Inequality in the Military

 

    "The Crown's subjects in the Indies, observing that the authorities never reward their services, refuse to serve Your Majesty.  That is why those kingdoms are defective in military training, and nobody fulfils his duty at the time of enemy invasion.  For they claim that rewards are not distributed equitably and therefore that they are not obliged to fight..."  -Gabriel Fernandez de Villalobos

 

 

    The Creoles and Peninsulares were equal under the law, but in practice this policy failed.  In the military, the Peninsulares ascended through the ranks with much greater speed than the Creoles.  Once the Creoles realized their people were always passed up for the promotion, both their drive to support the Crown and to die for their country lessened (Dominguez, 40).  Usually fighting in the military is a bonding experience, but in this case, it created further divisions among the Creoles and Peninsulares:  One group advanced through the ranks to become officers, while their Creole counterparts were left behind to serve in the infantry.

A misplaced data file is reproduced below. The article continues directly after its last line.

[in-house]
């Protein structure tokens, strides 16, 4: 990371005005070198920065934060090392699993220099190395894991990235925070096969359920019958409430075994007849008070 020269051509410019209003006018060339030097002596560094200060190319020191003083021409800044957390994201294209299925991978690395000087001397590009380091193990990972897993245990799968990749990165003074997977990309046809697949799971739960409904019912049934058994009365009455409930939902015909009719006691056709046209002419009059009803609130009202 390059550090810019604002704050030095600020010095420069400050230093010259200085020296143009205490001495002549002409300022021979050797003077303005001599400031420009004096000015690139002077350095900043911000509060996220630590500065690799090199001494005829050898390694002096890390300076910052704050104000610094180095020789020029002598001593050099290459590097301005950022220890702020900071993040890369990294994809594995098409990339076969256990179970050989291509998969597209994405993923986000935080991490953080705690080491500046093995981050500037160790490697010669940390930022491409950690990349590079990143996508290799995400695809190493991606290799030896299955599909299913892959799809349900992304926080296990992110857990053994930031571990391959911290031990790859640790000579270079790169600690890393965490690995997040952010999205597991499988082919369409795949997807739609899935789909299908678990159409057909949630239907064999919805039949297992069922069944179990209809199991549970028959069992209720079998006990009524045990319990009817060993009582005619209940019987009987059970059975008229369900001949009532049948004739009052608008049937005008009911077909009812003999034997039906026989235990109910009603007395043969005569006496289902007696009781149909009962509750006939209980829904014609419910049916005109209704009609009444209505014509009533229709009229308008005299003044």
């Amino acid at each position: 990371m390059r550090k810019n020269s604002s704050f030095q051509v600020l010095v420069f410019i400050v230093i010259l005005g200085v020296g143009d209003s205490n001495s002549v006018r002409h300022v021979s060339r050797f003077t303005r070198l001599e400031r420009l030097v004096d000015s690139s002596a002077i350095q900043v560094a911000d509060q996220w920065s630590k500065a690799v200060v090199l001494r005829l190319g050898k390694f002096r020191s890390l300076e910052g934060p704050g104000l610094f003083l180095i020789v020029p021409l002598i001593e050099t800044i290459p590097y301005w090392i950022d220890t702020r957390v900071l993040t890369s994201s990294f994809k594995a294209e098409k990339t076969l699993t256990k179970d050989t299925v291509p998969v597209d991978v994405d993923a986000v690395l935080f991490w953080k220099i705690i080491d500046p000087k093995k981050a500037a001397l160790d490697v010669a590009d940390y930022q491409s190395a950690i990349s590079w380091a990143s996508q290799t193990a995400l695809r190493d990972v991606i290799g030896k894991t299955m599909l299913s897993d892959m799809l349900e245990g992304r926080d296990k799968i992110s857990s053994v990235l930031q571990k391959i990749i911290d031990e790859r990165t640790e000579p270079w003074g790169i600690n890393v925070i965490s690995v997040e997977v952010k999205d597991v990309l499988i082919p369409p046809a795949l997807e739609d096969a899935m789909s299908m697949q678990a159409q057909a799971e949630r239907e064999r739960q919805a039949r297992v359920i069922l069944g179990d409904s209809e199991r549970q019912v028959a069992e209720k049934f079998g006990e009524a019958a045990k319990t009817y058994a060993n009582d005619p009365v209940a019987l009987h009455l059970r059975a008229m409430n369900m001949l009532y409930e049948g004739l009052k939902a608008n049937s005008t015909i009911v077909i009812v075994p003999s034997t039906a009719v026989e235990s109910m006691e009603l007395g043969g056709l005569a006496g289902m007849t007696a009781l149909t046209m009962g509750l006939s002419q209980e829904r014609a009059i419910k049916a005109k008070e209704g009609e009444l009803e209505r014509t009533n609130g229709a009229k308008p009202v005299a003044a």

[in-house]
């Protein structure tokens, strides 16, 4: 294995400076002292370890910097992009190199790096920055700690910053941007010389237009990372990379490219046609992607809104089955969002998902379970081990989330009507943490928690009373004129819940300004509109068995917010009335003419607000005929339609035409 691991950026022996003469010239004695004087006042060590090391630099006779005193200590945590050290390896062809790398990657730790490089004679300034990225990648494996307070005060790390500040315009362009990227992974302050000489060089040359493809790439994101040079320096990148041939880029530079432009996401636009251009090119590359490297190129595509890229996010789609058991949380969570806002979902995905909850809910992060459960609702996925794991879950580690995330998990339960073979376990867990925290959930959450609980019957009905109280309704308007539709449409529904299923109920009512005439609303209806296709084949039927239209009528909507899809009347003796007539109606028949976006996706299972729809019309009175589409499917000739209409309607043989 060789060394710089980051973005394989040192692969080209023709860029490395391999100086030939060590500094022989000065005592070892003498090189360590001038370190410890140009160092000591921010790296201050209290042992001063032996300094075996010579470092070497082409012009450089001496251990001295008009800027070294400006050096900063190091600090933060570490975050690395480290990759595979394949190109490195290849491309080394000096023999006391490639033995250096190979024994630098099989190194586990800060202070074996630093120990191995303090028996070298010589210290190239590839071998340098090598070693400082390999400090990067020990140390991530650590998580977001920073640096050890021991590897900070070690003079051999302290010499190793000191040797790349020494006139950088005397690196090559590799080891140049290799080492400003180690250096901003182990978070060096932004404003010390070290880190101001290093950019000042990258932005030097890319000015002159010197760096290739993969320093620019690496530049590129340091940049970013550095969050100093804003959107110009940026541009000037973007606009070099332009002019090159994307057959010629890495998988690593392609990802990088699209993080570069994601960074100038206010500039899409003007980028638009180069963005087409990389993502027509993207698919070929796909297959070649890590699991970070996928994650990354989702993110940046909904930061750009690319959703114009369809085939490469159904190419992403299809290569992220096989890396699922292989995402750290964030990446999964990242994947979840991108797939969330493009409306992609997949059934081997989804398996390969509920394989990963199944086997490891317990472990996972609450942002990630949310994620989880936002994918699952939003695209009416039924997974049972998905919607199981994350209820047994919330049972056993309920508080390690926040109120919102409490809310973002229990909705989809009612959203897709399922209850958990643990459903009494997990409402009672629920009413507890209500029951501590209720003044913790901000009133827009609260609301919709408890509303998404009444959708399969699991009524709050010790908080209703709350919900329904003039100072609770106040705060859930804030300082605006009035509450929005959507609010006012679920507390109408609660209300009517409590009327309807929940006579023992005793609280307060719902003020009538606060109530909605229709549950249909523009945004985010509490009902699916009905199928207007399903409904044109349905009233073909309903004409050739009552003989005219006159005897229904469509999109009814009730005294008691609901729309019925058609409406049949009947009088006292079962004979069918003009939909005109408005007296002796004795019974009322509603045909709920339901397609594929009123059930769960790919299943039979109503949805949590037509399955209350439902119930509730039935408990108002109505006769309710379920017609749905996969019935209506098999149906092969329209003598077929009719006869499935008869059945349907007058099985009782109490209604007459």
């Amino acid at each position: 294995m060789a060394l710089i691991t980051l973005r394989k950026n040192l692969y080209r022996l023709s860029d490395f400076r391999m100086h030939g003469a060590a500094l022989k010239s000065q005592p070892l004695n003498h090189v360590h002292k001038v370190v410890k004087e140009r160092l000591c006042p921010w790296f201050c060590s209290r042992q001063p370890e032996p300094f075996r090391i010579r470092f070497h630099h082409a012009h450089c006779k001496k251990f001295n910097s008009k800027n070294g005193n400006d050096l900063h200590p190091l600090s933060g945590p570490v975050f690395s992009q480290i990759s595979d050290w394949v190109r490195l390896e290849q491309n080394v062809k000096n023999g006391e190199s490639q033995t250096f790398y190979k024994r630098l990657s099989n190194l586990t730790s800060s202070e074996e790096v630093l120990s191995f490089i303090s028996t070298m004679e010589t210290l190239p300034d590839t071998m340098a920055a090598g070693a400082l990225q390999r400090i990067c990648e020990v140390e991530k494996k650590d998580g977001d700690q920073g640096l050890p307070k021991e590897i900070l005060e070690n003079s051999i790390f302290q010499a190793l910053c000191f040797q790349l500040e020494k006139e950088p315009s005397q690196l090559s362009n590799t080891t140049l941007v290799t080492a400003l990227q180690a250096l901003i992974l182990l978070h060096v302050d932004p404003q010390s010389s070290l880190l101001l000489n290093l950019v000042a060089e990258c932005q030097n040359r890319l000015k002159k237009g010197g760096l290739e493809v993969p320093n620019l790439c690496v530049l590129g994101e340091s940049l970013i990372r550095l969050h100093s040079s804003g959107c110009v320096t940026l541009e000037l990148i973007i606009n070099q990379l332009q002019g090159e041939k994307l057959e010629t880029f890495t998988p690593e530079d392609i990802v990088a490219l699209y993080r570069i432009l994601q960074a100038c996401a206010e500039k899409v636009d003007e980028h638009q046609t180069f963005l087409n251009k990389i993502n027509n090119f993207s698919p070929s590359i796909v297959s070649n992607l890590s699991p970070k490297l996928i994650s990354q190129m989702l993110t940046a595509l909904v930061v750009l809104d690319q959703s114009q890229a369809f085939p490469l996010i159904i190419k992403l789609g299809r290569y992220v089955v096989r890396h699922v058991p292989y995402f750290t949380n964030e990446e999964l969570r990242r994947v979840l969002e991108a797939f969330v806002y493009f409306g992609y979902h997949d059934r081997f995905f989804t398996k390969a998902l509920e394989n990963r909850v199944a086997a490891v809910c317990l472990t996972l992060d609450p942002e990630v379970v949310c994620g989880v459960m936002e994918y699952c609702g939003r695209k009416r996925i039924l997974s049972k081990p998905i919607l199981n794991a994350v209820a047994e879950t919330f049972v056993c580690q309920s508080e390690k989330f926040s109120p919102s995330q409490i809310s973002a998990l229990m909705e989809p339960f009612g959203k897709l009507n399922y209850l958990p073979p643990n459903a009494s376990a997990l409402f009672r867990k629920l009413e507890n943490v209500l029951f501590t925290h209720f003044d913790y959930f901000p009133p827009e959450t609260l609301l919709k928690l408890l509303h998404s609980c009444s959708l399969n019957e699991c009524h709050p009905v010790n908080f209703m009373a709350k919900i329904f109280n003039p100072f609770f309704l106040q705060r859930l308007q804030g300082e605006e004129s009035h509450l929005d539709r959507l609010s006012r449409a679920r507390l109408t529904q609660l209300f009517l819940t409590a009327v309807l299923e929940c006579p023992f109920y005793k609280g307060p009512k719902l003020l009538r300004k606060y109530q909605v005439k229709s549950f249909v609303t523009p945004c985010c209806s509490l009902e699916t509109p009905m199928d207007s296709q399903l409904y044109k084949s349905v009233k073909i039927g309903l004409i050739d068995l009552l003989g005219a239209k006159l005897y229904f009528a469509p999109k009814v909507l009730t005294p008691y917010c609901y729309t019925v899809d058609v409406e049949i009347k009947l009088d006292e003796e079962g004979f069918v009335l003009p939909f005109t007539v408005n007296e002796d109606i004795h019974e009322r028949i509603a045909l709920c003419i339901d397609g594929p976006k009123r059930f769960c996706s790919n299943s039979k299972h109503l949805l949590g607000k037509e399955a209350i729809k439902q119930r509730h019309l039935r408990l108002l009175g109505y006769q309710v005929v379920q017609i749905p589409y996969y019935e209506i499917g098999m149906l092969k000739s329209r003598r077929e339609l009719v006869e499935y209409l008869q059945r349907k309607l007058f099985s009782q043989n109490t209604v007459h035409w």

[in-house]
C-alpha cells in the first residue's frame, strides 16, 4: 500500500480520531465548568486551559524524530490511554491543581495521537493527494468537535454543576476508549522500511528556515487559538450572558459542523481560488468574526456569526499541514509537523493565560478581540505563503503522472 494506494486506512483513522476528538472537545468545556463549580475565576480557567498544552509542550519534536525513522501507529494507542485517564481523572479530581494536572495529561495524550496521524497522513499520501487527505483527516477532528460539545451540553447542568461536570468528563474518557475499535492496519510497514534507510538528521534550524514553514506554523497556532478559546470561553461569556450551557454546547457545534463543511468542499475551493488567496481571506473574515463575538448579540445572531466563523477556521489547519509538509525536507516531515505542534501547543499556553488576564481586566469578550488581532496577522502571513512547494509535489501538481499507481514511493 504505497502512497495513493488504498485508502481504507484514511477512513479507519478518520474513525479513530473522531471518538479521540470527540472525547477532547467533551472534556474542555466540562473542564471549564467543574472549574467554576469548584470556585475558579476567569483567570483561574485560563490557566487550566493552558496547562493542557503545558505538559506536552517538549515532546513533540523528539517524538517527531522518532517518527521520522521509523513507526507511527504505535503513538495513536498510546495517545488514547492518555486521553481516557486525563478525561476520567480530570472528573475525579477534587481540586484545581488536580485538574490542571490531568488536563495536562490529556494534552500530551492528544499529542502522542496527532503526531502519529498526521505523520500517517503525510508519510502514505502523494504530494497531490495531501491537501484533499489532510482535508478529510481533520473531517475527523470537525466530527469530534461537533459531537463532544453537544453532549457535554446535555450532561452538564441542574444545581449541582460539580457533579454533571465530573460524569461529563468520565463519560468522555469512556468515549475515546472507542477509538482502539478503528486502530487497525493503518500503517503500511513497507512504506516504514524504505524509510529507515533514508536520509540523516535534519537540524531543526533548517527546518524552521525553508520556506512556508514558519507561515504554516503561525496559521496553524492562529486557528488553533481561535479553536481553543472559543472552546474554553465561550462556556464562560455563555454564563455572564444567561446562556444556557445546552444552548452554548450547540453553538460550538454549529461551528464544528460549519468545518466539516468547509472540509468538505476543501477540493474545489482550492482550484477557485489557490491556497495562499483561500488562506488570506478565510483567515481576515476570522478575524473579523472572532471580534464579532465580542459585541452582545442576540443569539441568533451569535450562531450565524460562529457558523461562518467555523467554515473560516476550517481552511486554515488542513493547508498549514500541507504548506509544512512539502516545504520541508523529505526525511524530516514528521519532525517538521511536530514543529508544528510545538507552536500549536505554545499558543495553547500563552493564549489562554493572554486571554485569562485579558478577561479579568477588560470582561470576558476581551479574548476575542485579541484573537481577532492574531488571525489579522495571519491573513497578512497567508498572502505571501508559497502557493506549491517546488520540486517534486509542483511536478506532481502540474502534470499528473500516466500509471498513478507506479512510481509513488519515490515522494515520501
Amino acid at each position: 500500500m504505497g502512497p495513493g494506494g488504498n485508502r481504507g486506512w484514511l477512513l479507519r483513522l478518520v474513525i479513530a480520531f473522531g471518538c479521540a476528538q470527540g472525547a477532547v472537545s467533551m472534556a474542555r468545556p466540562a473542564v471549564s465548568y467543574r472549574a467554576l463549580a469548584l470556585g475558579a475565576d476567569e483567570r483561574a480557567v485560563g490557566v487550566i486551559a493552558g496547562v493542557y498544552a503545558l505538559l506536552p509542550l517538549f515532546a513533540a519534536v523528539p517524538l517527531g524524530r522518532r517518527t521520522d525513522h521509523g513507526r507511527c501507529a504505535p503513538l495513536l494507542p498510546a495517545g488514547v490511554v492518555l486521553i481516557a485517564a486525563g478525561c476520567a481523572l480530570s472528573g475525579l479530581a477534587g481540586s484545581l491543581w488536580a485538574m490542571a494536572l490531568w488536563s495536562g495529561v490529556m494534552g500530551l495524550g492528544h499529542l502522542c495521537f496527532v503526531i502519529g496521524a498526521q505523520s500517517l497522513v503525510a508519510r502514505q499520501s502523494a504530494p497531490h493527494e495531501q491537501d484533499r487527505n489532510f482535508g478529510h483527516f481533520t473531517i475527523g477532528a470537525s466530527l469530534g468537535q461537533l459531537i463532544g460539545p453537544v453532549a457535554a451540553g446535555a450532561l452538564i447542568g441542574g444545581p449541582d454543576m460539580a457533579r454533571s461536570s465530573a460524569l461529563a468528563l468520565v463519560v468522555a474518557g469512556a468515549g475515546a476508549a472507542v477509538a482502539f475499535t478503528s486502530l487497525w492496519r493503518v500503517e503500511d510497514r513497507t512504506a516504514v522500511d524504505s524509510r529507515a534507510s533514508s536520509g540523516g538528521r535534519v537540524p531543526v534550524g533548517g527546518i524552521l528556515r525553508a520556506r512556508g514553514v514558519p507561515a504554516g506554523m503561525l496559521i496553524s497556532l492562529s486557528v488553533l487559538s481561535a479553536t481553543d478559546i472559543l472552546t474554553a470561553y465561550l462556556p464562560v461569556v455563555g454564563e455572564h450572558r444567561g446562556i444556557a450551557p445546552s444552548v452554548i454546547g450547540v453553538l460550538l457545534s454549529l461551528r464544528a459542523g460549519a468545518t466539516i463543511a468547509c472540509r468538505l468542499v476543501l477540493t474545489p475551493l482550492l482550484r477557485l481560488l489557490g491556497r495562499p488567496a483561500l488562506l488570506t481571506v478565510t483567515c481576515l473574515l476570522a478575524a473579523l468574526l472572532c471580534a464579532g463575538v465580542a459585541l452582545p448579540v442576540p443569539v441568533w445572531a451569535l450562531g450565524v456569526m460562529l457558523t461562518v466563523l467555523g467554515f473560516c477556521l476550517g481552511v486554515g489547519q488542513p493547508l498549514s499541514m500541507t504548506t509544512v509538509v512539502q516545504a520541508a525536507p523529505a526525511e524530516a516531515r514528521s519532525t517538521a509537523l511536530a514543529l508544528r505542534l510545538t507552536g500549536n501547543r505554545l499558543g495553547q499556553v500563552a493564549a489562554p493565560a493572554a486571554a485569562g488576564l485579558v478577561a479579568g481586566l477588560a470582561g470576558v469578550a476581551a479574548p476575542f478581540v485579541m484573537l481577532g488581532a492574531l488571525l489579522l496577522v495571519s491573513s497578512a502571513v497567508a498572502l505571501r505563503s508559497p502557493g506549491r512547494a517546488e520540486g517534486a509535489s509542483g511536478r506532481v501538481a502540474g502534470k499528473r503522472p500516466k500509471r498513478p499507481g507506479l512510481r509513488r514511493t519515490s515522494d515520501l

Dr. Alonso de Guzman proposed that there should be easier access to military careers for Creoles, and within those ranks, they should have the opportunity for regular promotion.  Dr. Guzman's efforts went unrequited and Creole skills and achievements continued to be passed up and go unrecognized.  Ignoring Creole talents and abilities happened in every aspect of life, not just the military (Humphreys, 253-254).  

 

"A Creole's Resentment"     Bourbon Reforms     Peninsulares in Government

 

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